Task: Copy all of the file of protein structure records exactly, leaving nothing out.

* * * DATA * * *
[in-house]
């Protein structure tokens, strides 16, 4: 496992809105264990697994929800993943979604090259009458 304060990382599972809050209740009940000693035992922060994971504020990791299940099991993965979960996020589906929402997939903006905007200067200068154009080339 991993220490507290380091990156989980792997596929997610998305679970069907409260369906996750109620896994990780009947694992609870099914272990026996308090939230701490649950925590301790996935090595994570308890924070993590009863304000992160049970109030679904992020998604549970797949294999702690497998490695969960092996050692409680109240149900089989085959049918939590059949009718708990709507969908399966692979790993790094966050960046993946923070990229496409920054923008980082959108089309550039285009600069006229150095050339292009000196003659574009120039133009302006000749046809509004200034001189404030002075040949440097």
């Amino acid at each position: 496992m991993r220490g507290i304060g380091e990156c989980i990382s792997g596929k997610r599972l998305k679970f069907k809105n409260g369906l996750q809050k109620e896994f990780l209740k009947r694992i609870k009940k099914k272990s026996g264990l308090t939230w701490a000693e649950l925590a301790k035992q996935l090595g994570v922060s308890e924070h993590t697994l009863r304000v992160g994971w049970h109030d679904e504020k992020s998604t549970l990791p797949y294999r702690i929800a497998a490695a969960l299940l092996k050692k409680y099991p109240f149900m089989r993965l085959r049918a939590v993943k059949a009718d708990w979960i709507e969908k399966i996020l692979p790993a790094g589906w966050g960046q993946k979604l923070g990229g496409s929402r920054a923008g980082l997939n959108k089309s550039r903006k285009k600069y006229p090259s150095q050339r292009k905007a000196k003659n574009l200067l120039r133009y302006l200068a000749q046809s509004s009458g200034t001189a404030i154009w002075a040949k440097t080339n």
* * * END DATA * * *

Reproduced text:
[in-house]
């Protein structure tokens, strides 16, 4: 496992809105264990697994929800993943979604090259009458 304060990382599972809050209740009940000693035992922060994971504020990791299940099991993965979960996020589906929402997939903006905007200067200068154009080339 991993220490507290380091990156989980792997596929997610998305679970069907409260369906996750109620896994990780009947694992609870099914272990026996308090939230701490649950925590301790996935090595994570308890924070993590009863304000992160049970109030679904992020998604549970797949294999702690497998490695969960092996050692409680109240149900089989085959049918939590059949009718708990709507969908399966692979790993790094966050960046993946923070990229496409920054923008980082959108089309550039285009600069006229150095050339292009000196003659574009120039133009302006000749046809509004200034001189404030002075040949440097």
């Amino acid at each position: 496992m991993r220490g507290i304060g380091e990156c989980i990382s792997g596929k997610r599972l998305k679970f069907k809105n409260g369906l996750q809050k109620e896994f990780l209740k009947r694992i609870k009940k099914k272990s026996g264990l308090t939230w701490a000693e649950l925590a301790k035992q996935l090595g994570v922060s308890e924070h993590t697994l009863r304000v992160g994971w049970h109030d679904e504020k992020s998604t549970l990791p797949y294999r702690i929800a497998a490695a969960l299940l092996k050692k409680y099991p109240f149900m089989r993965l085959r049918a939590v993943k059949a009718d708990w979960i709507e969908k399966i996020l692979p790993a790094g589906w966050g960046q993946k979604l923070g990229g496409s929402r920054a923008g980082l997939n959108k089309s550039r903006k285009k600069y006229p090259s150095q050339r292009k905007a000196k003659n574009l200067l120039r133009y302006l200068a000749q046809s509004s009458g200034t001189a404030i154009w002075a040949k440097t080339n």